Five Things we learned from Hull FC’s win over Huddersfield

Hull FC got their Super League season up and running with a 38-12 win over Huddersfield on the opening night.

Here are the Five Things Up the Cream learned.

1.. Abbo can play through the middle 

Is Jordan Abdull a scrum half or an old school loose forward? There’s an argument for both, but he showed enough promise here to suggest that there could be a future in the latter – at least on a few conditions.

The positives for playing Abbo in the middle are largely censored through his attacking capabilities. He offered another dimension to the attack, allowed the side to stretch their play, and drained even more energy out of tiring opposition with his running game, which at times was superb.

The negatives are defensively. He’s not the strongest defender and he got exposed a couple of times defending in the middle. It’s a tough ask. He was predominately a half for Rovers last year, but Radders has seen him as more of an impact middle so far, similarly to 2015, where he played a lot of games off the interchange.

If Abbo is to continue in this role then he arguably needs to put more muscle and size on to handle those defensive responsibilities. Attacking wise though he was great, although he should have put Albey under the sticks following a potent second half break.

Promising signs though. I’ll take a badge kiss next time he scores to redeem himself for singing that God for saken song last year.

2.. Ruthless traits so good to have 

I remember going to Mint’s golf day the morning after the Wakefield home fixture last year. We were down at half time and I asked Radders what he said to them. His reply, “I called them a bunch of dishonest bastards.” What happened next? Well Hull ran away with it and won the game 40-18. Bet something similar was said in the sheds this time round, too.

Hull’s purple patch in the second half was absolutely ruthless. Five tries took the game completely away from Huddersfield. It was clinical and ensured we got to two points with a burst of try scoring. It’s good to know we can post the points on the board like that when needed.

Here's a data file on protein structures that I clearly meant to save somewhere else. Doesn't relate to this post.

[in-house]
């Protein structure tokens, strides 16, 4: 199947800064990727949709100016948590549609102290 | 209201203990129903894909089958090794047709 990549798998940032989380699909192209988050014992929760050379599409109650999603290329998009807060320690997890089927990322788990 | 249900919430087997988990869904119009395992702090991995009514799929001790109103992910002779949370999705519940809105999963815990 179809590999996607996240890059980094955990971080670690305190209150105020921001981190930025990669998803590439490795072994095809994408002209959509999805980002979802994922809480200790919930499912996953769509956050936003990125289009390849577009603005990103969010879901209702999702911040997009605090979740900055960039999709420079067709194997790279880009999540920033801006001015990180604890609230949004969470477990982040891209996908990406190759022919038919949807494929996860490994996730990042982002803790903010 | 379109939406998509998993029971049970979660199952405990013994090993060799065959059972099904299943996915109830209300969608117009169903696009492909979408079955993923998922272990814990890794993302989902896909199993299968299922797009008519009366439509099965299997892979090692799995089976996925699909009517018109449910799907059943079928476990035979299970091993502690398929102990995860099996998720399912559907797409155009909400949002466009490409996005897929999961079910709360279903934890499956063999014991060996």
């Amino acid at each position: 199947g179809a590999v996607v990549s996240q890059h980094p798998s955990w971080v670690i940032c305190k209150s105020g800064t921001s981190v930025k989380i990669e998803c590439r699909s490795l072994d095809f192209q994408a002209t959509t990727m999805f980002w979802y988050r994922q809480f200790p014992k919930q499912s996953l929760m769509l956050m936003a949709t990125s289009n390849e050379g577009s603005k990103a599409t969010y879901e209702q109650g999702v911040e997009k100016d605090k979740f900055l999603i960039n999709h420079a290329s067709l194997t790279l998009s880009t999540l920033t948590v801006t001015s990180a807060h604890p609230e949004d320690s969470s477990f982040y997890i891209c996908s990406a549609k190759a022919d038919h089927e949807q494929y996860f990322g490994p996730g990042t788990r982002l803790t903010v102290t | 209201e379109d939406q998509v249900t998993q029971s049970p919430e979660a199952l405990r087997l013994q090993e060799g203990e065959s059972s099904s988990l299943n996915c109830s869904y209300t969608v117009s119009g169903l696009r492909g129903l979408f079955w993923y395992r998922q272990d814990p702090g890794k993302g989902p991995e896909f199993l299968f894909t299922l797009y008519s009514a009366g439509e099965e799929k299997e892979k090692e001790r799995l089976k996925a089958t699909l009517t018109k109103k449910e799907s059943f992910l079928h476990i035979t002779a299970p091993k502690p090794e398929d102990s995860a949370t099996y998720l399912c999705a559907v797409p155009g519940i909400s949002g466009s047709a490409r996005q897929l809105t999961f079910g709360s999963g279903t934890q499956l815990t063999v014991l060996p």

3.. Sneyd is the man to dig Hull out 

Amazingly Marc Sneyd still has his critics even today. I dared to criticise him once and I ended up getting pied in the face. Learned my lesson. Okay he’s not the best runner of the ball but his kicking is second to none. His left boot is magic, as Fetuli Talanoa will testify, and it’s a boot that played a key part in the second half revival.

Sneyd has been labelled a one trick pony by some of the games pundits, who say all he has is a kicking game. Last time I checked though, assisting a try with your boot, rather than your hand, still brings with it the same outcome – four points. He’s a superb player, and absolutely vital to Hull FC.

4.. Talanoa still got it 

Fetuli Talanoa is back with a bang after a tough year with injury last season. It’s great to see him fully fit and back scoring, as he grafts so hard for the team and deserves his plaudits.

Getting a hat-trick of tries, the Binman was one of the stand-out performers, but it’s not that stat that impresses me the most. That tag belongs to his ability to bring the ball back. Such a tough player and ALWAYS does the hard yards for the team.

5.. New signings capable of filling boots

Bureta Faraimo gave a great account of himself against Catalans in pre-season and he followed that up in the Super League opener. He is Radford’s sort of winger alright. Tidy, powerful, and willing to do all the ugly and unattractive carries in his own twenty. The big Kiwi-American came looking for work and his yardage was great. There were no mistakes and his positioning was decent too.

As for Mickey Paea we know we have a very good prop here. He’s loved by the crowd, and as long as he keeps those legs pumping, he’ll be a big hit again in his second stint.

Up the Cream Issue 49

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About Dan Tomlinson
Founder, editor and the main man behind Up the Cream.

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